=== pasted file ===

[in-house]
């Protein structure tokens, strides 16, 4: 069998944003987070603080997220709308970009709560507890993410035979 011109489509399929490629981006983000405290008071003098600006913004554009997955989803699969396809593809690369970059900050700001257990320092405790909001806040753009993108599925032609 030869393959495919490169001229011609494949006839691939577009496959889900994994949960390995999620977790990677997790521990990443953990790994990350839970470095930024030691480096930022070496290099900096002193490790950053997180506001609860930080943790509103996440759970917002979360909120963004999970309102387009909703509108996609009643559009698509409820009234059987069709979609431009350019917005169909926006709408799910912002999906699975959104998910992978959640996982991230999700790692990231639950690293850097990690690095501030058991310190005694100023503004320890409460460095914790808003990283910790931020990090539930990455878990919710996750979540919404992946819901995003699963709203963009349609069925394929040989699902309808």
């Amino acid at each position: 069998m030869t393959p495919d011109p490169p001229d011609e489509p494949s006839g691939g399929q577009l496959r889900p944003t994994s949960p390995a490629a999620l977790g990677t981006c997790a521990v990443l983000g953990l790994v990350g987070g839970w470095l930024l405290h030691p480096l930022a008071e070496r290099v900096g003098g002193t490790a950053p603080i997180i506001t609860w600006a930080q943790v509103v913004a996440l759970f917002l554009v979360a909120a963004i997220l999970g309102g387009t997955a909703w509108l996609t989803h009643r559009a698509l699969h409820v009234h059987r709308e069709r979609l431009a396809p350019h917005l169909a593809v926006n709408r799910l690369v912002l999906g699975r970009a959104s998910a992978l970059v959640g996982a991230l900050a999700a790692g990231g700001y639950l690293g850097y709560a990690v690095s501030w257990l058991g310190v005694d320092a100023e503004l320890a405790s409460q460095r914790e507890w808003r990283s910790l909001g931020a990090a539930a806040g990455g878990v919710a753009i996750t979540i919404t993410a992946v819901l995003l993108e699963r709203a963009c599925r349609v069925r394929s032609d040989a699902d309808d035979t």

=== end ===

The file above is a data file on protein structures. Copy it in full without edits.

[in-house]
């Protein structure tokens, strides 16, 4: 069998944003987070603080997220709308970009709560507890993410035979 011109489509399929490629981006983000405290008071003098600006913004554009997955989803699969396809593809690369970059900050700001257990320092405790909001806040753009993108599925032609 030869393959495919490169001229011609494949006839691939577009496959889900994994949960390995999620977790990677997790521990990443953990790994990350839970470095930024030691480096930022070496290099900096002193490790950053997180506001609860930080943790509103996440759970917002979360909120963004999970309102387009909703509108996609009643559009698509409820009234059987069709979609431009350019917005169909926006709408799910912002999906699975959104998910992978959640996982991230999700790692990231639950690293850097990690690095501030058991310190005694100023503004320890409460460095914790808003990283910790931020990090539930990455878990919710996750979540919404992946819901995003699963709203963009349609069925394929040989699902309808």
């Amino acid at each position: 069998m030869t393959p495919d011109p490169p001229d011609e489509p494949s006839g691939g399929q577009l496959r889900p944003t994994s949960p390995a490629a999620l977790g990677t981006c997790a521990v990443l983000g953990l790994v990350g987070g839970w470095l930024l405290h030691p480096l930022a008071e070496r290099v900096g003098g002193t490790a950053p603080i997180i506001t609860w600006a930080q943790v509103v913004a996440l759970f917002l554009v979360a909120a963004i997220l999970g309102g387009t997955a909703w509108l996609t989803h009643r559009a698509l699969h409820v009234h059987r709308e069709r979609l431009a396809p350019h917005l169909a593809v926006n709408r799910l690369v912002l999906g699975r970009a959104s998910a992978l970059v959640g996982a991230l900050a999700a790692g990231g700001y639950l690293g850097y709560a990690v690095s501030w257990l058991g310190v005694d320092a100023e503004l320890a405790s409460q460095r914790e507890w808003r990283s910790l909001g931020a990090a539930a806040g990455g878990v919710a753009i996750t979540i919404t993410a992946v819901l995003l993108e699963r709203a963009c599925r349609v069925r394929s032609d040989a699902d309808d035979t």